Cause-related marketing is another area where authenticity is critical. Influencers are being leveraged to help elevate awareness for causes, and no one is doing it better than The Ad Council. Their main criteria is that the influencer and their audience be passionate about a cause, either because they have a personal attachment to it or a demonstrated passion and belief. This is a very tricky arena; the challenge isn’t whether or not the influencer has spoken for a “competitive” cause – there’s really no such thing– it’s about what causes have they been affiliated with? What comments, blogs or content have the produced that are cause related? Have they ever said anything derogatory about a cause or engaged in trolling of others that have similar causes?
We recently asked Lina Renzina, manager of talent relations and partnerships at The Ad Council, about her criteria for finding the right influencer. According to Renzina, “The most important thing for us is their actual connection to the issue. Is there someone in their family that has autism, do they have a shelter pet or are they interested in adopting a shelter pet? So that authentic connection to the issue is really important to us, and obviously the target audience. That the target audience of our national campaign matches the target audience that the influencer speaks to. So, if our target is 50+ and that influencer speaks to millennials, it’s probably not going to be a good fit. That’s really the secret sauce.”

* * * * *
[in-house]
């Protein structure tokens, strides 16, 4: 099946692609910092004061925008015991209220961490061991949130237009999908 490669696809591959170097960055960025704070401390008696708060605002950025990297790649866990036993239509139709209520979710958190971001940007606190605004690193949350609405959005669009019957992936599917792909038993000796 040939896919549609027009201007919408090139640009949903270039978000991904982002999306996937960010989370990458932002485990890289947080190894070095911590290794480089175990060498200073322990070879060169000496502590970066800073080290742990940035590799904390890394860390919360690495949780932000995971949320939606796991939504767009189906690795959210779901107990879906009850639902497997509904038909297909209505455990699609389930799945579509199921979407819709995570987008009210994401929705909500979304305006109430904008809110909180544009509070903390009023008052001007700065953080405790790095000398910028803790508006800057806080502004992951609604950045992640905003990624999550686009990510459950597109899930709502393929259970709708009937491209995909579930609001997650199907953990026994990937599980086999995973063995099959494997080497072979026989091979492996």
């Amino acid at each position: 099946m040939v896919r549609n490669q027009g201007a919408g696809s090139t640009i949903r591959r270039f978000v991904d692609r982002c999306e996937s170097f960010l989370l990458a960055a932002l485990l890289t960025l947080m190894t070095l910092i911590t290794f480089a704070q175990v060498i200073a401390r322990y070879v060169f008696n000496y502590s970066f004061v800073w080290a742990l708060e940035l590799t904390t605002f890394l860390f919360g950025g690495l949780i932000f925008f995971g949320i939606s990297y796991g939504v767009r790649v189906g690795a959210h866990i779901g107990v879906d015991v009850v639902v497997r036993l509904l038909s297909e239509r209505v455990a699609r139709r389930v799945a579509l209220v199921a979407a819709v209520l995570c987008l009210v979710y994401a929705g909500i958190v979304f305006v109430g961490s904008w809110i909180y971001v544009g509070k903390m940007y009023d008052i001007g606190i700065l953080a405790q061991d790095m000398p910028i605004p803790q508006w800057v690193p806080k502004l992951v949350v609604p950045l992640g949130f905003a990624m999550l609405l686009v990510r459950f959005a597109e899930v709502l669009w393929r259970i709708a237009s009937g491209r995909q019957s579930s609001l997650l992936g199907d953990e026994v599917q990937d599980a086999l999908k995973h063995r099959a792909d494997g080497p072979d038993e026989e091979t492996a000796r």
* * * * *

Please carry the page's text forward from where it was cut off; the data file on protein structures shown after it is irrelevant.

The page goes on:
She also hits on another important point of authenticity. The influencer’s audience needs to represent the right demographic, in the right geography and be highly engaged.
Geography is important, as many brands want to do highly targeted campaigns and focus on select countries or even cities. If you are a US based business looking to increase sales, then an influencer whose audience is mainly out of the UK probably isn’t right for you, no matter how high their engagement levels.